It’s a free list, so all you need to do is look around for what freelance writing opportunities fit your experience and interests.
Each job ad will accept bids for how much someone will do the job for, but the key is to not under-bid yourself and get paid less than you’d accept elsewhere.
iWriter is one of the most accessible writing gig sites online. It’s a great place for beginners and all you need to do to access it is to pass a basic writing test.
There’s a rating system for the writers once you start completing jobs, so you need to provide consistent, solid-quality freelance writing work.
The problem with iWriter comes from its low starting rates. If you’re a strong volume writer, however, you’ll rise up the ranks quickly enough.
Guru is a site where you can make a profile of your experience, samples of your work, and the services you offer, and the potential clients come to you!
However, you can still search and apply for the latest freelance writing jobs like many other platforms. You’ll bid on a project with a proposal and how much you’d like to be paid to complete the work.
This site is unique because they allow you to showcase your previous work to go along with your proposals.
They also send you job matches every day for client requests that align with your expertise. However, you’ll want to keep in mind the extra fee of roughly 10% that Guru takes off your total job earnings.
Indeed is another job site that’s very similar to Craigslist, as it has thousands of listings. No bids, no membership fee, only free applications!
However, you’ll need to do some digging to find freelance writing jobs, and beware that some of them may not be 100% remote positions.
You’re likely to find a job ad or two that really sticks out to you, and new jobs are added every day.
14. Social Media
Your social are another great place to connect with clients looking to hire freelance writers.
There are many Facebook groups in place just for this purpose.
Additionally, check out these Reddit threads to find opportunities /r/HireAWriter, /r/ForHire, r/freelanceWriters, and /r/WritingOpportunities to look for your next client.
You can also follow these Twitter profiles: @Write_Jobs, @WhoPaysWriters, and @JJobs_tweets.
15. Cold Call- Contact Businesses & People
Rather than using a job site or applying directly, sometimes writers will look up companies, like journals, magazines, blogs, etc., and contact them about possible job opportunities.
This is cold calling, sometimes called cold pitching: talking to someone just to see what might be available, rather than applying for a job the usual route.
This doesn’t always lead to freelance writing jobs, but it’s another option that remains popular.
My friends and I would call these our “shots in the dark”- when we would ask about blog writing jobs and see if we’d get lucky with a short article.
In this example, you could look up the best financial blogs on Google, get email contacts or use the chat bot, and inquire about possible freelance writing jobs.
Just don’t forget to include your resume and give a little “ elevator speech ” about your talents as a writer!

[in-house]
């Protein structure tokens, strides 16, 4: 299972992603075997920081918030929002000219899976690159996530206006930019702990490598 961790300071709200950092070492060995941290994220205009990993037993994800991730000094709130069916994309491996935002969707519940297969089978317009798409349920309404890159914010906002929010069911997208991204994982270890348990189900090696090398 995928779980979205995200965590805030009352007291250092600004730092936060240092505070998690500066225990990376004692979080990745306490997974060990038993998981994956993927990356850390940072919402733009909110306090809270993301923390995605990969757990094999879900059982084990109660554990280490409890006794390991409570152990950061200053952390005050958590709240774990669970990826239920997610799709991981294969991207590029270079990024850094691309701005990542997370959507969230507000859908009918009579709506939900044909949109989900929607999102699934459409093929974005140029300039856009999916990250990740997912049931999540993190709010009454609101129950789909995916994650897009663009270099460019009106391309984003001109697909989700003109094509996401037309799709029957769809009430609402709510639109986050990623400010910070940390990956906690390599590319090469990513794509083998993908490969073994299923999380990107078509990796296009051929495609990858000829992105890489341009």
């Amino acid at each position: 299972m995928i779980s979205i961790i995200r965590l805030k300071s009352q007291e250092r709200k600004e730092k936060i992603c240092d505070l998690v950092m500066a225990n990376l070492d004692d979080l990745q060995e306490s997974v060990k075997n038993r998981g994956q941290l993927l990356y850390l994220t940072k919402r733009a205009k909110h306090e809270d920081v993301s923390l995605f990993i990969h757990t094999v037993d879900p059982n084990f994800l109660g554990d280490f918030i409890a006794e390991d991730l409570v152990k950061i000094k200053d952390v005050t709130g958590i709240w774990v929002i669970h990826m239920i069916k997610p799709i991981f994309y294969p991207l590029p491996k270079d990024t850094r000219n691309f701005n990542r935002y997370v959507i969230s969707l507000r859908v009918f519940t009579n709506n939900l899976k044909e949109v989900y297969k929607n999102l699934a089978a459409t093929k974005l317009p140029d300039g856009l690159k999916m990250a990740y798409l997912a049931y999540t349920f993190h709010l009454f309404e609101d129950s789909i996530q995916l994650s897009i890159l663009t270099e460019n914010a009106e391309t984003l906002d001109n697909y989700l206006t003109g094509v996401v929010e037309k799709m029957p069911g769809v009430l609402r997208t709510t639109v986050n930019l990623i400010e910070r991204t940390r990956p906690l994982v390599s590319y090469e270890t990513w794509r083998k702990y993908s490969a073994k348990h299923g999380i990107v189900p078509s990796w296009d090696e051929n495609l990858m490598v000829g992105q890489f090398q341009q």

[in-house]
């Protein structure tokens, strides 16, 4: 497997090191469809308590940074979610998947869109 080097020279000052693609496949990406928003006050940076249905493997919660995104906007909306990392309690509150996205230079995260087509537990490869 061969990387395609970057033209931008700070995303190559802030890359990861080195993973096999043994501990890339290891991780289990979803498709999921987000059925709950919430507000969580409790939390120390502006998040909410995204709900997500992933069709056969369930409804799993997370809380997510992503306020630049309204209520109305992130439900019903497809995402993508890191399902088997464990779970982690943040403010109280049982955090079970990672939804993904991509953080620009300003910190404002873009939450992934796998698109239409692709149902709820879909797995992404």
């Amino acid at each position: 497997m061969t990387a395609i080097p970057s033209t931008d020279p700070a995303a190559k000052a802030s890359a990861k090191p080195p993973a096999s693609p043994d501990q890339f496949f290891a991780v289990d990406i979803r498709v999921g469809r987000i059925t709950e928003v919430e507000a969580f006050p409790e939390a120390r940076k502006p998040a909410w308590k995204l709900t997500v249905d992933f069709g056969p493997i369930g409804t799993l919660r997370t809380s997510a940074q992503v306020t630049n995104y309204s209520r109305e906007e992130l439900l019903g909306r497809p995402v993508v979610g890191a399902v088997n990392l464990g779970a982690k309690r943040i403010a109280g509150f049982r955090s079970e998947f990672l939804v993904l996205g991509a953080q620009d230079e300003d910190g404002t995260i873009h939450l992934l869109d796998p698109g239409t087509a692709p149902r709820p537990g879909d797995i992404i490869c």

11 Best Freelance Writing Gigs For Beginners
Freelance writing is a great way to make money fast for those who want to work from home , earn extra income on the side, or even for stay-at-home moms .
We’ve gone over all the different freelance sites you can use to find jobs, but if you want to get more freelance writing jobs, you should consider the types of freelance writing you can offer services for.
Here are the best 11 writing careers you could start:
1. Blog Writing
Becoming bloggers has changed our lives for the better- we both have a fulfilling job that makes us happy, and it helps us make 6 figures a year from home!
So, believe me when I say it’s one of the most unique jobs! As a blogger, producing regular content for readers is of the utmost importance, and clients may need help keeping up with their content schedule.
If you want to succeed in blog writing, you need to find a niche that you are passionate about. You need to be able to write an engaging blog post that draws in an audience.
You can only do so if you can show authority in the field you are writing about. Find companies within your interests and your skills.
If you’re looking to become a freelance writer for bloggers, start with job boards. There’s almost always a company that needs a blogger for every niche, so you’ll likely find one quickly.
Ghostwriting is one of the most common writing jobs online. As the name implies, you will write content, blog articles, or even literature and receive zero bylines for it. All the credit will go to the person or company who hires you.
Most ghostwriting gigs will be well-paying, but many would need you to specialize in a specific niche. If you’re writing literature, many clients will have detailed requests on how to write for their genre.
Remember that while ghostwriting is a great option, it will be harder to build a portfolio from ghostwriting.
Many people who hire for ghostwriting will also use non-disclosure agreements (NDA). If they enjoy your work on the project, however, many will be consistent, long-term clients.
Weigh out your need for bylines and your need for long-term pay and experience.